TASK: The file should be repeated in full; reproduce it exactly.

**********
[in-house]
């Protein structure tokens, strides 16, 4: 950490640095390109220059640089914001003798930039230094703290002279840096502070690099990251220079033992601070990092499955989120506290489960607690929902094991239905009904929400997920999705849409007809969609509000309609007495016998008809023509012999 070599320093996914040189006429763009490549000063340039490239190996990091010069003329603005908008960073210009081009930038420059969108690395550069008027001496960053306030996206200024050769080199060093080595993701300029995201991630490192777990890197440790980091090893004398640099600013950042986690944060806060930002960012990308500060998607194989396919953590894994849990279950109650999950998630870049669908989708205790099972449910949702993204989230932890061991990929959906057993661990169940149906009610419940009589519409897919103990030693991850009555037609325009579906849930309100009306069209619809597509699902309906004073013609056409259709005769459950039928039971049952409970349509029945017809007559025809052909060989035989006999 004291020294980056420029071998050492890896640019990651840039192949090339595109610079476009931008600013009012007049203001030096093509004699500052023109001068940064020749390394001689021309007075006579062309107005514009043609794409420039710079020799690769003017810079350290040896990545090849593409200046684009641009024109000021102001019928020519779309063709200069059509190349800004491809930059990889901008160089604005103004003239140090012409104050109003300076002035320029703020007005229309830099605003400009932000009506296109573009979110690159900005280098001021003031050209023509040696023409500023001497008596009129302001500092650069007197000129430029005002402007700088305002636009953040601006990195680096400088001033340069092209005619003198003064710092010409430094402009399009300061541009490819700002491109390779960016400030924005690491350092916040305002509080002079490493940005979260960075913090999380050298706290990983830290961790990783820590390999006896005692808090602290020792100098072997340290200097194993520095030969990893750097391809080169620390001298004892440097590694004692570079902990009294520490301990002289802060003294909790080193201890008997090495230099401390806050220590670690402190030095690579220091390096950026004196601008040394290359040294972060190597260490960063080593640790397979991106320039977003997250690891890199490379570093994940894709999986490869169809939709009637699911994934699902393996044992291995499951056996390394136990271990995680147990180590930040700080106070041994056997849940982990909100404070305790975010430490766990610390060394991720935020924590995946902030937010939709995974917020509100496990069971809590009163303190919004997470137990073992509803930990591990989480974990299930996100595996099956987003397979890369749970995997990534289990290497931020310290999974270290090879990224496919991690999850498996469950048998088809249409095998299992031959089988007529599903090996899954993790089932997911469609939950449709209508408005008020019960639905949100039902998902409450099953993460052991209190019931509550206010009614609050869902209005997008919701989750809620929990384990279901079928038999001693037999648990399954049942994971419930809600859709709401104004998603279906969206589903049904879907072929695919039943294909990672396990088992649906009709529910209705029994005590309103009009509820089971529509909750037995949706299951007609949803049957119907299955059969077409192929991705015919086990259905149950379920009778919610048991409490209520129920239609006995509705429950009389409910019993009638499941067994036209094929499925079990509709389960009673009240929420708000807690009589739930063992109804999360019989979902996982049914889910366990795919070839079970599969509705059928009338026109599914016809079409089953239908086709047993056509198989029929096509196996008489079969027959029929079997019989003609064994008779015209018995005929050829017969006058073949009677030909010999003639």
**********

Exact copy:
[in-house]
């Protein structure tokens, strides 16, 4: 950490640095390109220059640089914001003798930039230094703290002279840096502070690099990251220079033992601070990092499955989120506290489960607690929902094991239905009904929400997920999705849409007809969609509000309609007495016998008809023509012999 070599320093996914040189006429763009490549000063340039490239190996990091010069003329603005908008960073210009081009930038420059969108690395550069008027001496960053306030996206200024050769080199060093080595993701300029995201991630490192777990890197440790980091090893004398640099600013950042986690944060806060930002960012990308500060998607194989396919953590894994849990279950109650999950998630870049669908989708205790099972449910949702993204989230932890061991990929959906057993661990169940149906009610419940009589519409897919103990030693991850009555037609325009579906849930309100009306069209619809597509699902309906004073013609056409259709005769459950039928039971049952409970349509029945017809007559025809052909060989035989006999 004291020294980056420029071998050492890896640019990651840039192949090339595109610079476009931008600013009012007049203001030096093509004699500052023109001068940064020749390394001689021309007075006579062309107005514009043609794409420039710079020799690769003017810079350290040896990545090849593409200046684009641009024109000021102001019928020519779309063709200069059509190349800004491809930059990889901008160089604005103004003239140090012409104050109003300076002035320029703020007005229309830099605003400009932000009506296109573009979110690159900005280098001021003031050209023509040696023409500023001497008596009129302001500092650069007197000129430029005002402007700088305002636009953040601006990195680096400088001033340069092209005619003198003064710092010409430094402009399009300061541009490819700002491109390779960016400030924005690491350092916040305002509080002079490493940005979260960075913090999380050298706290990983830290961790990783820590390999006896005692808090602290020792100098072997340290200097194993520095030969990893750097391809080169620390001298004892440097590694004692570079902990009294520490301990002289802060003294909790080193201890008997090495230099401390806050220590670690402190030095690579220091390096950026004196601008040394290359040294972060190597260490960063080593640790397979991106320039977003997250690891890199490379570093994940894709999986490869169809939709009637699911994934699902393996044992291995499951056996390394136990271990995680147990180590930040700080106070041994056997849940982990909100404070305790975010430490766990610390060394991720935020924590995946902030937010939709995974917020509100496990069971809590009163303190919004997470137990073992509803930990591990989480974990299930996100595996099956987003397979890369749970995997990534289990290497931020310290999974270290090879990224496919991690999850498996469950048998088809249409095998299992031959089988007529599903090996899954993790089932997911469609939950449709209508408005008020019960639905949100039902998902409450099953993460052991209190019931509550206010009614609050869902209005997008919701989750809620929990384990279901079928038999001693037999648990399954049942994971419930809600859709709401104004998603279906969206589903049904879907072929695919039943294909990672396990088992649906009709529910209705029994005590309103009009509820089971529509909750037995949706299951007609949803049957119907299955059969077409192929991705015919086990259905149950379920009778919610048991409490209520129920239609006995509705429950009389409910019993009638499941067994036209094929499925079990509709389960009673009240929420708000807690009589739930063992109804999360019989979902996982049914889910366990795919070839079970599969509705059928009338026109599914016809079409089953239908086709047993056509198989029929096509196996008489079969027959029929079997019989003609064994008779015209018995005929050829017969006058073949009677030909010999003639």